Here we are!  May 2004!!  Where did April GO??  May started off just like April ended- unloading cattle.

Here's a beef coming off the truck at the portable chute.

Here we are at the pens at the house.  That's me behind the gate.  My job here is to count the cattle as they come off the truck.  After we get them all off and all the paper-work signed and taken care of, I'll open the gate I'm leaning on and drive the cattle down the road into the gate just over my head in the distance.  This is my last load of the year and was originally in a convoy of three.  This truck was about 8 hours late because the driver was arrested in Texas for various outstanding charges.  The trucking company got another driver and sent the cattle on up.  At this point, I'd already put two truck loads in the pasture and as we were signing papers for this load, 14 head from the previous truck came grazing down the road- they'd already figured out how to get out of the pasture!!  I ran this herd into them and put the whole bunch into the pasture, then went and fixed fence.  Then, I fixed my feeder- doing some welding to a broken shock support- and finally got in for supper at 7:30 pm.  But, the cattle are all here (1,965 of 'em) and we're ready to start feeding, doctoring, rounding up strays, etc.  I'm pretty much tied to the ranch now until October.

This is what the inside of a cattle truck looks like after the steers are out.  It's quite the maze in there.

Although the cattle unloading went extremely well, I did have a little trouble with water.  Here you can see that there's no water coming out of this float, and there should be!  There's 300 cattle in this pasture and they're going to be needing water.  There is probably an air-lock in the pipeline somewhere.  I need to find out where, so....

...I go to high spots in the pipeline and uncover a little section of line.

Then I use a sheetrock screw to puncture a little hole in the line.  Here's a hole and there's no water coming up.  There should be water shooting 2' in the air, but all I'm getting is a blast of air.  I'll leave this open until the air is worked out and water starts coming out, then twist the sheetrock screw in to stop it.  After several years of doing this, I have the spots pretty well figured out and can usually dig right to my previous hole.  If I were smart, I'd put PVC in the hole to mark it for next year.

Coming back a little later, I find this hole full of water- good!!!  That means that the air is all gone and water has at least reached this point.  Eventually, I got all the air out and my pipeline full of water and working.

May 5th marked the first snake of the year, a decent sized bullsnake that showed up down at the barn.  This is exactly how they look most of the would be fine if snakes were fluorescent orange and stayed in the open all the time, but no!!!  You're walking along, right where you've walked a dozen times that day, and SUDDENLY THERE'S A SNAKE!!!  And this is often all you see of them.  It tends to get the old heart pumping a little bit.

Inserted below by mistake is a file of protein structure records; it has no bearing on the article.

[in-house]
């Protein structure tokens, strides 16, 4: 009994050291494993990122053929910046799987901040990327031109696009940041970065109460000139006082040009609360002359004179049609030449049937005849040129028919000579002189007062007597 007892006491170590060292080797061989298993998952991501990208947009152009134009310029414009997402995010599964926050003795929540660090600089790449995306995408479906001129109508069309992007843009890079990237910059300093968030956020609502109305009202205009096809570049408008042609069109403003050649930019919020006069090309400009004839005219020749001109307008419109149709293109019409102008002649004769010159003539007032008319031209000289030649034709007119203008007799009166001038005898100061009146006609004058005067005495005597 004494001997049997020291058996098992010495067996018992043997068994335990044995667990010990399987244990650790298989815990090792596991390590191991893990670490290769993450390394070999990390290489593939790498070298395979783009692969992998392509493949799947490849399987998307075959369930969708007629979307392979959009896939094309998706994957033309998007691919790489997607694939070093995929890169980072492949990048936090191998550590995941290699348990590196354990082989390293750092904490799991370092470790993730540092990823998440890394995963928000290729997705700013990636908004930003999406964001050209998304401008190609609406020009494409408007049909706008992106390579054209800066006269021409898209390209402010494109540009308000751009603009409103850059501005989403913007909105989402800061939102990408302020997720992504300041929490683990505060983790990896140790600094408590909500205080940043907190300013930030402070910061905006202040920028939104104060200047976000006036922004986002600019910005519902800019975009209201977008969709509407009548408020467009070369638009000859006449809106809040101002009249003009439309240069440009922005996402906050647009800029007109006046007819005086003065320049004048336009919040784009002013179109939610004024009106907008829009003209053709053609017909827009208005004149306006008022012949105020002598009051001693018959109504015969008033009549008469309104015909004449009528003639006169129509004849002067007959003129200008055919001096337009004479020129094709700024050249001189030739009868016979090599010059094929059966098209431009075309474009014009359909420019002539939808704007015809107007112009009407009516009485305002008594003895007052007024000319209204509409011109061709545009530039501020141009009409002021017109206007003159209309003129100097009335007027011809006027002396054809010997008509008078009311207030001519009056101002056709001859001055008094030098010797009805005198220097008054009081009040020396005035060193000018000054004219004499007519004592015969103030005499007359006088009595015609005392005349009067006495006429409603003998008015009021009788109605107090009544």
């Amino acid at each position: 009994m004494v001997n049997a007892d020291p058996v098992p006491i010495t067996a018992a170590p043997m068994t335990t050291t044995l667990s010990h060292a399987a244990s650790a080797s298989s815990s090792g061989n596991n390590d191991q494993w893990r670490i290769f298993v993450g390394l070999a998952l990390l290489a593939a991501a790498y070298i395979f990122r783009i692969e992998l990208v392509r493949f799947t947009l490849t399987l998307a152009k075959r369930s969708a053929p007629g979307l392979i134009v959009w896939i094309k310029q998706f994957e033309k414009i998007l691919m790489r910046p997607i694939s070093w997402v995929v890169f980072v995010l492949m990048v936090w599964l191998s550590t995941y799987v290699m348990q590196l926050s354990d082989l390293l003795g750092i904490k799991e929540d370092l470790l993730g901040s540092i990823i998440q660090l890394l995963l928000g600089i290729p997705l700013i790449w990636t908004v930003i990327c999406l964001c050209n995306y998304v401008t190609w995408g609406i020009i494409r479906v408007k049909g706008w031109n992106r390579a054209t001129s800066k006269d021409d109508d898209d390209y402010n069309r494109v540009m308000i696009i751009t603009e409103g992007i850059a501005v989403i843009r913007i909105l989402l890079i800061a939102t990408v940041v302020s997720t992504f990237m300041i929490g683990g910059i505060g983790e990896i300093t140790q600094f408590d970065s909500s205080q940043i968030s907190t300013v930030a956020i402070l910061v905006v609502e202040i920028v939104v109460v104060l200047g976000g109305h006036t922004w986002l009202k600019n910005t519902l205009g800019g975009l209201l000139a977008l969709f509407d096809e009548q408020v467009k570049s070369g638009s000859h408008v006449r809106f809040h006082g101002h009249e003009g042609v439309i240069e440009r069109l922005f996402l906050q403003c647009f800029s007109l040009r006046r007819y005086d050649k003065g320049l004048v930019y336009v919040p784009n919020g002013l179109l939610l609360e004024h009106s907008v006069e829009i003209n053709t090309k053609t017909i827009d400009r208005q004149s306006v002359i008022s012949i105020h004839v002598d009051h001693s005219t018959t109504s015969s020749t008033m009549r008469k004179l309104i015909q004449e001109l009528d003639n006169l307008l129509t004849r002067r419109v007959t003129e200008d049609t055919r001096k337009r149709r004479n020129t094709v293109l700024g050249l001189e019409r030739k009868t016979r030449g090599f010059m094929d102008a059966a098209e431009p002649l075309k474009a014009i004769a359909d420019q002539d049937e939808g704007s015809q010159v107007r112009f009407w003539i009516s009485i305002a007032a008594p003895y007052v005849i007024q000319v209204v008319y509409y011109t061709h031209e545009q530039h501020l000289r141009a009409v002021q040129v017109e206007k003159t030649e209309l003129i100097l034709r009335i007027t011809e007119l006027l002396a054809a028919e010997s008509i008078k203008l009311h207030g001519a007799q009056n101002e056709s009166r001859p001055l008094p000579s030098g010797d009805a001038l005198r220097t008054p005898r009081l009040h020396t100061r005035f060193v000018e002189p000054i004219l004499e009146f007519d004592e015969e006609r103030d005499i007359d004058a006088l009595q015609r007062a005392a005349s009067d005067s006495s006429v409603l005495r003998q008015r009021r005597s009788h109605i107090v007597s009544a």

Here's Chance The Wonder Dog checking out the snake. 

May 15th:  It's been nice and quiet.  I've mostly been feeding cattle, checking water, adjusting the pipeline timer, and working on the fence.

The jack on my feed trailer broke and I needed to replace it.  Here I'm removing the old jack.  The new one is waiting on the tail gate.  It's a much better jack. The gears are exposed on the old one and internal on the new one.  On the old jack, the wheel pivots directly off the shaft, and on the new one, it's welded to a support and the entire shaft pivots.

I'm welding the new plate on here.  I'm wearing ordinary leather gloves, a sweatshirt, and a poly vest, NOT approved welding gear.  At least I have a mask on.....

Clamps holding the mounting plate on after I welded the top.  Please don't critique my welding....I'm just a stick'em together welder.

Here's the new jack, securely (I hope) welded to the trailer frame.  The trailer holds 2500 lbs. of feed and it sure is nice having a new, powerful, jack.

Later, it was time for a haircut.  Baby Derek watches as Mom mans the shears.  Home haircuts save us a LOT of time (and money) and I wear a hat 90% of the time anyway.

After haircuts and welding trailers, it's time to do something fun.  Here I'm making a new nut for Steven Stone's Gibson Fern.  Betchya Frank Ford doesn't have days like this.....<g>.

Here's  a view from my front porch.  This is what I like to see- cattle spread evenly over the pasture. 

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